What parents need to know
Parents Need to Know
Parents need to know that this is a creative platform game with a morbid sense of humor. The game is dark in the same vein as Tim Burton's Beetlejuice or Corpse Bride. Creepy compatriots and ghoulish enemies share the screen with playfully macabre music, silly settings and a protagonist that is the awkward, love-struck offspring of the Grim Reaper. There's a lot of fighting; players shoot and use a scythe to slice demons, causing them to explode in a fountain of blood and chunks.
What's it about?
DEATH JR. follows the exploits of the Grim Reaper's son, known to friends as DJ. On a field trip to a museum, DJ helps his school crush, Pandora, open a locked box in the basement. And all hell breaks loose, literally: Demons pour from the opened package, ensnaring his friends in otherworldly tentacles. Players control DJ as he travels through different levels in search of the items that will release his friends.
Employing a flamethrower, shotgun, freeze gun, and other firearms, DJ battles a bevy of beasties. His scythe is also a weapon, but can be used to swing across chasms, momentarily fly, or jump higher than his bony legs could usually carry him. DJ must navigate creative and detailed levels such as Meat World (outfitted with barbeque-themed hazards and gigantic cows), School (with exploding vending machines, a smoky teacher's lounge), and Suburbia (complete with white picket fences and exploding sewers).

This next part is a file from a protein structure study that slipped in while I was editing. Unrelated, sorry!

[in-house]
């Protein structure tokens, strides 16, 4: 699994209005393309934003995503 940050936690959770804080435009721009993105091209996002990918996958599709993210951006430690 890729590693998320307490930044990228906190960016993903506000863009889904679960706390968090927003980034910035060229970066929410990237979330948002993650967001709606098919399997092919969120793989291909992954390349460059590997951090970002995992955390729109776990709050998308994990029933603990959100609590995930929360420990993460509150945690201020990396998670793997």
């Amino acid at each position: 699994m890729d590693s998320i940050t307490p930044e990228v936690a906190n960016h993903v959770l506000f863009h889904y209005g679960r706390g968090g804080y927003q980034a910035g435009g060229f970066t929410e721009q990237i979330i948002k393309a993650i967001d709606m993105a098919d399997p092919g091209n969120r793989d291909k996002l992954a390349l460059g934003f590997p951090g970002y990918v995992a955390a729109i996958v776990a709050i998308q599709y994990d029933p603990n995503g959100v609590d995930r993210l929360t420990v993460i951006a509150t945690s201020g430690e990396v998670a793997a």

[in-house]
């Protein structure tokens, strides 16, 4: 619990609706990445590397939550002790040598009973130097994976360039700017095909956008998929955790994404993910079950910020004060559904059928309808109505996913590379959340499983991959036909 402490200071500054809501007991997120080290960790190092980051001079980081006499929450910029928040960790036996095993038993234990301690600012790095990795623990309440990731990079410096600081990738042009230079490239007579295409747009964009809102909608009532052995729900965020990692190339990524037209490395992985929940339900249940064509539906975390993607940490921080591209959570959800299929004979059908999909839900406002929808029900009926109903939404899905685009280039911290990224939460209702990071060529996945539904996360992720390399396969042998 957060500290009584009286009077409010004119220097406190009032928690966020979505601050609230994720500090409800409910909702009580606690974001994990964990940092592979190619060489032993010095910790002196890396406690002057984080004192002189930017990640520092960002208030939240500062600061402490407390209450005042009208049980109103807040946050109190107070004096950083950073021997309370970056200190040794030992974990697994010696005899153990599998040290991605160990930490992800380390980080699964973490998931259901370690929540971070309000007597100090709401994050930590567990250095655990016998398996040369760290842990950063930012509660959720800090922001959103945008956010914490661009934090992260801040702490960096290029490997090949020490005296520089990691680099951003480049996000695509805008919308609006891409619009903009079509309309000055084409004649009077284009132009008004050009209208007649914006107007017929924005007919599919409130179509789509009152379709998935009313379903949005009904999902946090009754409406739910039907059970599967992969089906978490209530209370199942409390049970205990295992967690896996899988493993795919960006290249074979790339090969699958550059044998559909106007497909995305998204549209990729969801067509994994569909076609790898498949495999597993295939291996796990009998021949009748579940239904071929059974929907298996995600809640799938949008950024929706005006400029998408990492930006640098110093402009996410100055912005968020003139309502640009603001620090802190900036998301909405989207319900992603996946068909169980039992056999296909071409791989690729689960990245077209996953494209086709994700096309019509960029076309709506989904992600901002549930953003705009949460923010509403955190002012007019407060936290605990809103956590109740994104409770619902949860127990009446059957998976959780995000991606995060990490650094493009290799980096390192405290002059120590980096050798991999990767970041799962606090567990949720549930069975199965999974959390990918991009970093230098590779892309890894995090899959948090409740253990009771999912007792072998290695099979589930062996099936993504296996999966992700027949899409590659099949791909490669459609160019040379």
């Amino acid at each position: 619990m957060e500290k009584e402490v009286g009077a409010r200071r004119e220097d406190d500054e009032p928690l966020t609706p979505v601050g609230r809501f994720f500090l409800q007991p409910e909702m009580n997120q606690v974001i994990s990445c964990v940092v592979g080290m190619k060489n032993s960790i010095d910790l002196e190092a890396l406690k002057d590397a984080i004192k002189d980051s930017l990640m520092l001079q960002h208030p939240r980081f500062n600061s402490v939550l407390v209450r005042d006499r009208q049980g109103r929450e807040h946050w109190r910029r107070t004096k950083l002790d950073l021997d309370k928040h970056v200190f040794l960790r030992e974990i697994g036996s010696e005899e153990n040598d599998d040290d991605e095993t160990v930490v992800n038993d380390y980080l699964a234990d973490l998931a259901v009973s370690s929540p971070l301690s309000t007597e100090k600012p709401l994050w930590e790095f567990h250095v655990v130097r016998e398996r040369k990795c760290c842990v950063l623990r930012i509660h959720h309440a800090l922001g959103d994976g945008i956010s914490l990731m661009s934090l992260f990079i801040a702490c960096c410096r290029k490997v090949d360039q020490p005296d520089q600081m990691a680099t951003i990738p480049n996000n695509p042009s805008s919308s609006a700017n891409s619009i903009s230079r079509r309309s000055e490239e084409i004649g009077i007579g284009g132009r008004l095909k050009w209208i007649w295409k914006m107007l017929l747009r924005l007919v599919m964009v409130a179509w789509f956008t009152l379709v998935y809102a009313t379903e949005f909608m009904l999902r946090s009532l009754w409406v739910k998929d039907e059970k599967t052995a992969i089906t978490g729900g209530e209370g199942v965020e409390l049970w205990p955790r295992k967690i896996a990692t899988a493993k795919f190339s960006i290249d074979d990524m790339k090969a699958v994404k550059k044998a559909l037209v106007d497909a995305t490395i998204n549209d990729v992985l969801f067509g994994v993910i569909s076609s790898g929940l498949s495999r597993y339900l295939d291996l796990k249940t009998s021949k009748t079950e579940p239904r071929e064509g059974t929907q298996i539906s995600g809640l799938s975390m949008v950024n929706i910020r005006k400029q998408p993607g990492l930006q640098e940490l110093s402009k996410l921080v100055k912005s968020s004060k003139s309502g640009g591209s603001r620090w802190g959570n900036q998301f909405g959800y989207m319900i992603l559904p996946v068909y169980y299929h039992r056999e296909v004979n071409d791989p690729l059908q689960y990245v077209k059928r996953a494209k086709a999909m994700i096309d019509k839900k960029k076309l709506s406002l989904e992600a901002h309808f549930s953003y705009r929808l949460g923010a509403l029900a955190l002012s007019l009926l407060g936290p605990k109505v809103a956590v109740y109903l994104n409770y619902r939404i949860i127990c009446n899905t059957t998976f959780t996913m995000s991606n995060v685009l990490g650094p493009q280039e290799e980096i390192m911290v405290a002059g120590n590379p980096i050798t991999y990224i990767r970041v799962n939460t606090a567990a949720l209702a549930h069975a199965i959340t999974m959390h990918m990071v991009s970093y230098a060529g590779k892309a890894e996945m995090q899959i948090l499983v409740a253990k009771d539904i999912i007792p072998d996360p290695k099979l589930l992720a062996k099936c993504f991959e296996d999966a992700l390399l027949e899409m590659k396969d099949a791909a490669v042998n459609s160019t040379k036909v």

Is it any good?
Gameplay is varied, combining combat with standard platform game elements such as jumping or swinging across lava pits. DJ's demon battles can get messy, with scores of enemies exploding in a fountain of gore and blood. But the speedy pace and marginal graphics keep players from dwelling on the carnage. The overall tone of the game is lightheartedly macabre -- clearly inspired by director Tim Burton's films -- and veers more into the realm of ooky-spooky than truly horrific.
But ultimately the story and aesthetic lose out to haphazard gameplay. DJ earns a few new attacks as the game progresses, but not enough to keep pace with the difficulty of his opponents, which moves very quickly from too easy to nearly impossible. Pair that with a squirrelly camera and occasionally unresponsive controls and the game loses its charm quickly.
Families can talk about...
Families can talk about the way some media mix dark themes with a playful spirit. Why is this kind of story appealing? Are gore and violence more acceptable if mixed with a good-humored presentation?